[ExI] Tim May and DNA

Ben Zaiboc ben at zaiboc.net
Sun Feb 10 11:44:08 UTC 2019

William Flynn Wallace <foozler83 at gmail.com> wrote:

"'DNA doesn't '"want" anything' - somebody said.

All random, eh?  Well, just why doesn't DNA produce things like one ear 
smaller or some other thing that will not help or hurt survival?  No, it 
has a plan.  It tries to produce better parts than what it has got, and 
sometimes new parts to fit older systems, like its experiment with the 

I think DNA is smart.  I would not say aware or planning - that's 
teleological.  But I just can't see it doing things randomly."

I shouldn't think anyone here really thinks evolution can 'want'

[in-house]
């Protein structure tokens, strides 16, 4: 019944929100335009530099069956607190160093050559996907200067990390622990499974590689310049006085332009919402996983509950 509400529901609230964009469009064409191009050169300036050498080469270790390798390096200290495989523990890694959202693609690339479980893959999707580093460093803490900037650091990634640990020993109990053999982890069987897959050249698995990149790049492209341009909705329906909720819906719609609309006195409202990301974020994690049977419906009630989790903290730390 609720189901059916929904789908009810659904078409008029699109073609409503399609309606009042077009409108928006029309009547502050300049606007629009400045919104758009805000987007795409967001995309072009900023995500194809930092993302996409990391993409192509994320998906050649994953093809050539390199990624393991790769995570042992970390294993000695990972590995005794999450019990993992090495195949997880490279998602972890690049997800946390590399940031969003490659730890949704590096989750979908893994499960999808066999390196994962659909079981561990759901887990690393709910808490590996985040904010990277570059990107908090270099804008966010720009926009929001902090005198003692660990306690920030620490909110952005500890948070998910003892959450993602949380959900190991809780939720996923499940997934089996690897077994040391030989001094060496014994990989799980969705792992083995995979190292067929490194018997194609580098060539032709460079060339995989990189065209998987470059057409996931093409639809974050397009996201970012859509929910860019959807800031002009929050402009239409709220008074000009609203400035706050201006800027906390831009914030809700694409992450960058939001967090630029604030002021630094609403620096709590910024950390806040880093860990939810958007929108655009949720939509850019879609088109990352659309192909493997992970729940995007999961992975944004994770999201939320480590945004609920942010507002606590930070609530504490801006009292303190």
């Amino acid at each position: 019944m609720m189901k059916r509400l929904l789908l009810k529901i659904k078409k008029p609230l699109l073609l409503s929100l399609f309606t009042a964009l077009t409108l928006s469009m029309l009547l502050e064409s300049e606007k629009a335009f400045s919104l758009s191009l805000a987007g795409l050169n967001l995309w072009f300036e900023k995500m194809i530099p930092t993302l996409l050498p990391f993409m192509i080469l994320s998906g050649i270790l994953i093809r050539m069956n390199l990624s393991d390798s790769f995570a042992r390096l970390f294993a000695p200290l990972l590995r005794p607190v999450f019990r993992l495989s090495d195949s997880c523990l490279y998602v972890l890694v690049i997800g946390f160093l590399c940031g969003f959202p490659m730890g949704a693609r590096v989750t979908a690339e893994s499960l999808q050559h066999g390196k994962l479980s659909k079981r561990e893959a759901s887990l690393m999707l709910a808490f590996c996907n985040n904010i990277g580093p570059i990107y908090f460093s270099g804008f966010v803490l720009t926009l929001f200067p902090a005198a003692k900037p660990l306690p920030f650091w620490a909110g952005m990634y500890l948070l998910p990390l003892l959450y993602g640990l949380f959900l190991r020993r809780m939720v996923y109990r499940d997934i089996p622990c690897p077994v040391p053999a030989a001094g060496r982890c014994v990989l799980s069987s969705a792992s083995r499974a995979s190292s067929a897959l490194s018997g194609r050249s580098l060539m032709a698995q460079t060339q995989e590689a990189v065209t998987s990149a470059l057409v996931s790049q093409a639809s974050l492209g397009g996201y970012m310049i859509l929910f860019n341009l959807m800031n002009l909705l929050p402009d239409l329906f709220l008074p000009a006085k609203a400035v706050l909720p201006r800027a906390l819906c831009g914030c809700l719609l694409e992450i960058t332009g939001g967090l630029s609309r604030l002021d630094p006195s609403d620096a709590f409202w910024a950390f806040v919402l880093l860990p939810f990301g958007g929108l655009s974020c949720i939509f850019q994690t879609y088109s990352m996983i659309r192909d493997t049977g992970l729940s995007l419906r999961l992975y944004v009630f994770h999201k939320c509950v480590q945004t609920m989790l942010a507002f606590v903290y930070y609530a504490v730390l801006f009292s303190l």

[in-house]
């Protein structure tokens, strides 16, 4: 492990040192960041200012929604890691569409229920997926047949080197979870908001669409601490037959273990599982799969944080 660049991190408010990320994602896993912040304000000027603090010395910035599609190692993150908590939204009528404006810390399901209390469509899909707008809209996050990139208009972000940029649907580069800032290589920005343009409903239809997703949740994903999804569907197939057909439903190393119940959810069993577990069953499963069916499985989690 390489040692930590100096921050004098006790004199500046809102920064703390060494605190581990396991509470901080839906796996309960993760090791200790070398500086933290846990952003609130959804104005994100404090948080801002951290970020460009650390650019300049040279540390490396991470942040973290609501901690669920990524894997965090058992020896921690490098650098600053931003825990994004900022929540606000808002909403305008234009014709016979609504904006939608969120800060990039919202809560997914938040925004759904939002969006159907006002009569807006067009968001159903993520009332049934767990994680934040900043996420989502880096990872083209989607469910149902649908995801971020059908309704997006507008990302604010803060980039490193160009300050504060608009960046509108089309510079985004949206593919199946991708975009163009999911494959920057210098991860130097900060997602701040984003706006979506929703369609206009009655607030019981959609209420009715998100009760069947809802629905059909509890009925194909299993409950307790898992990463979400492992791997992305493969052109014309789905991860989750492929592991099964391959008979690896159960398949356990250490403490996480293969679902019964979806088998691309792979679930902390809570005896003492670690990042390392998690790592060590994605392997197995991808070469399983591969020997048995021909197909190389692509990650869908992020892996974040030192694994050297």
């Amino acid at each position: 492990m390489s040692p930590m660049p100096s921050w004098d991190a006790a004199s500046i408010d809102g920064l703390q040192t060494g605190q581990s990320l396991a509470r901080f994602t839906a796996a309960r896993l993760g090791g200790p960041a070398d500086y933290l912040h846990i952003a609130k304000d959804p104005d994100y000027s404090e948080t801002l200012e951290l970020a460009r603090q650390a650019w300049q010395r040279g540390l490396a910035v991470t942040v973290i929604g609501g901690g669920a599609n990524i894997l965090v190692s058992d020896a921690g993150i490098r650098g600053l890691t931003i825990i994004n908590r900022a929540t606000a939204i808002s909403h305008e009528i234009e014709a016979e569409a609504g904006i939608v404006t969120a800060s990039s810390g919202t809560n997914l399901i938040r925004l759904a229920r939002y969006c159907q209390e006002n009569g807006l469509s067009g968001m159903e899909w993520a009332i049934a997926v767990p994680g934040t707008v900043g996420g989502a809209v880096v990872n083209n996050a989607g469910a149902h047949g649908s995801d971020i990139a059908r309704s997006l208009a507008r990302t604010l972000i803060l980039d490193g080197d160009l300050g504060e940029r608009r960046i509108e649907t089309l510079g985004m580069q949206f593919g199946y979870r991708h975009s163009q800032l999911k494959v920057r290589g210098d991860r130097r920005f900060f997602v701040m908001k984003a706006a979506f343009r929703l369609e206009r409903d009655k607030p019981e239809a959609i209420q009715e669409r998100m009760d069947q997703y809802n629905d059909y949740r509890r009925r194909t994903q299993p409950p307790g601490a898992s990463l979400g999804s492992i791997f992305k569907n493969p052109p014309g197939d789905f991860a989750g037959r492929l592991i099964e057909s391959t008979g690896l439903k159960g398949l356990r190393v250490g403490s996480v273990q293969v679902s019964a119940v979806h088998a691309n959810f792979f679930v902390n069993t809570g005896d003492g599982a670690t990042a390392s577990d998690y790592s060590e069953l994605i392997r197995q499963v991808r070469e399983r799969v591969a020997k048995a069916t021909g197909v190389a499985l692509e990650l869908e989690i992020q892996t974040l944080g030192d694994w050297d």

anything, but it's a bit of a misleading term, anyway.
Maybe better to talk about what it achieves, which is nothing other than 
getting genes, or sets of genes, into the next generation.

One thing that evolution does not do, is inevitably result in more 
complexity, or any other kind of advancement, in either the phenotype or 
the genotype. Neither is what it does, random. It makes use of 
randomness (and can vary the degree of randomness used), of course, but 
the process itself is far from random.

Just because a process doesn't 'want' something, doesn't mean it must be 

I think it's important to realise that evolution doesn't have some kind 
of trajectory, or some inevitable end-point. It's just a mechanism, that 
does what it does, blindly and without any higher purpose. Whether or 
not you can call that 'smart' is debatable, but I don't think it makes 
sense to say that DNA has a plan, other than the basic recipe for 
evolution: Variation, Replication, Selection, repeated endlessly (OK, 
repeated until entropy takes over).

Ben Zaiboc

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